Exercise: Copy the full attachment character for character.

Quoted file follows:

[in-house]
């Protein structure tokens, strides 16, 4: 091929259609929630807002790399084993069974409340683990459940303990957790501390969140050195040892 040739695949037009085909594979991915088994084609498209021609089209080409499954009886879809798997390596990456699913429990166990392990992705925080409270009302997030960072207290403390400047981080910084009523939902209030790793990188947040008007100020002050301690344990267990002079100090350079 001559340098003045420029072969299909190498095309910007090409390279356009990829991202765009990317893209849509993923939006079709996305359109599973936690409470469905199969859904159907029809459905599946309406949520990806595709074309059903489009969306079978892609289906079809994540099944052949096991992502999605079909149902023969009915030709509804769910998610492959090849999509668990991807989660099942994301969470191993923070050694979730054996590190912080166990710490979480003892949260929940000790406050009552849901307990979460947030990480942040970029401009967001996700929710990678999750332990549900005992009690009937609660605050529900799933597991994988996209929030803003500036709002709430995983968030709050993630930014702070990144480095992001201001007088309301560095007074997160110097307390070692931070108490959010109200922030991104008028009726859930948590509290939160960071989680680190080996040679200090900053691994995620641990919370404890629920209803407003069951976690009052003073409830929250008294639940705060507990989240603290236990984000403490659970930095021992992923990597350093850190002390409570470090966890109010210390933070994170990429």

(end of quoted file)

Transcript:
[in-house]
């Protein structure tokens, strides 16, 4: 091929259609929630807002790399084993069974409340683990459940303990957790501390969140050195040892 040739695949037009085909594979991915088994084609498209021609089209080409499954009886879809798997390596990456699913429990166990392990992705925080409270009302997030960072207290403390400047981080910084009523939902209030790793990188947040008007100020002050301690344990267990002079100090350079 001559340098003045420029072969299909190498095309910007090409390279356009990829991202765009990317893209849509993923939006079709996305359109599973936690409470469905199969859904159907029809459905599946309406949520990806595709074309059903489009969306079978892609289906079809994540099944052949096991992502999605079909149902023969009915030709509804769910998610492959090849999509668990991807989660099942994301969470191993923070050694979730054996590190912080166990710490979480003892949260929940000790406050009552849901307990979460947030990480942040970029401009967001996700929710990678999750332990549900005992009690009937609660605050529900799933597991994988996209929030803003500036709002709430995983968030709050993630930014702070990144480095992001201001007088309301560095007074997160110097307390070692931070108490959010109200922030991104008028009726859930948590509290939160960071989680680190080996040679200090900053691994995620641990919370404890629920209803407003069951976690009052003073409830929250008294639940705060507990989240603290236990984000403490659970930095021992992923990597350093850190002390409570470090966890109010210390933070994170990429």